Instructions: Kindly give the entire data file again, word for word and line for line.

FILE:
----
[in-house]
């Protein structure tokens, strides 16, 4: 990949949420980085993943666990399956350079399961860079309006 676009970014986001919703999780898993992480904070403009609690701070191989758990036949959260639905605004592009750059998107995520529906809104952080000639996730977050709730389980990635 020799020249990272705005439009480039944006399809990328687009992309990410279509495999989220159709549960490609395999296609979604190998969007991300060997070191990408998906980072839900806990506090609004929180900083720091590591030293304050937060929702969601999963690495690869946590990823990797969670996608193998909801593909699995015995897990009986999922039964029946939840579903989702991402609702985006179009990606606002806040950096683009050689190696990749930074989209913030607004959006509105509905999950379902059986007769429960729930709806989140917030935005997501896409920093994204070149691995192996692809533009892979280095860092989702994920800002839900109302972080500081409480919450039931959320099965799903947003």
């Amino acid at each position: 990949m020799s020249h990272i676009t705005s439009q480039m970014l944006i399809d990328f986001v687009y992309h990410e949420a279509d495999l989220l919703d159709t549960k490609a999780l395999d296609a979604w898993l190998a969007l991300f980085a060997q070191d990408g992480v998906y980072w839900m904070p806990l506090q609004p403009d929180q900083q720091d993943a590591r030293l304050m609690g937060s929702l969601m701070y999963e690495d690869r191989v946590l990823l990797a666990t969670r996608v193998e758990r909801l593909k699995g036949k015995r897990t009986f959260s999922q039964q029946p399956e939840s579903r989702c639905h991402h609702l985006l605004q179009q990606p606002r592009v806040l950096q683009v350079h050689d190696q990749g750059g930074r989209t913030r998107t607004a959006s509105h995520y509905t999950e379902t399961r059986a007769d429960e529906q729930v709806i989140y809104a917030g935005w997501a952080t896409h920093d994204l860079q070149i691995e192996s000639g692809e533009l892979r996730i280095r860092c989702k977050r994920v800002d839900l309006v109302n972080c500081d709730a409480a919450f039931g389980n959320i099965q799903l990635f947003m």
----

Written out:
[in-house]
């Protein structure tokens, strides 16, 4: 990949949420980085993943666990399956350079399961860079309006 676009970014986001919703999780898993992480904070403009609690701070191989758990036949959260639905605004592009750059998107995520529906809104952080000639996730977050709730389980990635 020799020249990272705005439009480039944006399809990328687009992309990410279509495999989220159709549960490609395999296609979604190998969007991300060997070191990408998906980072839900806990506090609004929180900083720091590591030293304050937060929702969601999963690495690869946590990823990797969670996608193998909801593909699995015995897990009986999922039964029946939840579903989702991402609702985006179009990606606002806040950096683009050689190696990749930074989209913030607004959006509105509905999950379902059986007769429960729930709806989140917030935005997501896409920093994204070149691995192996692809533009892979280095860092989702994920800002839900109302972080500081409480919450039931959320099965799903947003």
């Amino acid at each position: 990949m020799s020249h990272i676009t705005s439009q480039m970014l944006i399809d990328f986001v687009y992309h990410e949420a279509d495999l989220l919703d159709t549960k490609a999780l395999d296609a979604w898993l190998a969007l991300f980085a060997q070191d990408g992480v998906y980072w839900m904070p806990l506090q609004p403009d929180q900083q720091d993943a590591r030293l304050m609690g937060s929702l969601m701070y999963e690495d690869r191989v946590l990823l990797a666990t969670r996608v193998e758990r909801l593909k699995g036949k015995r897990t009986f959260s999922q039964q029946p399956e939840s579903r989702c639905h991402h609702l985006l605004q179009q990606p606002r592009v806040l950096q683009v350079h050689d190696q990749g750059g930074r989209t913030r998107t607004a959006s509105h995520y509905t999950e379902t399961r059986a007769d429960e529906q729930v709806i989140y809104a917030g935005w997501a952080t896409h920093d994204l860079q070149i691995e192996s000639g692809e533009l892979r996730i280095r860092c989702k977050r994920v800002d839900l309006v109302n972080c500081d709730a409480a919450f039931g389980n959320i099965q799903l990635f947003m």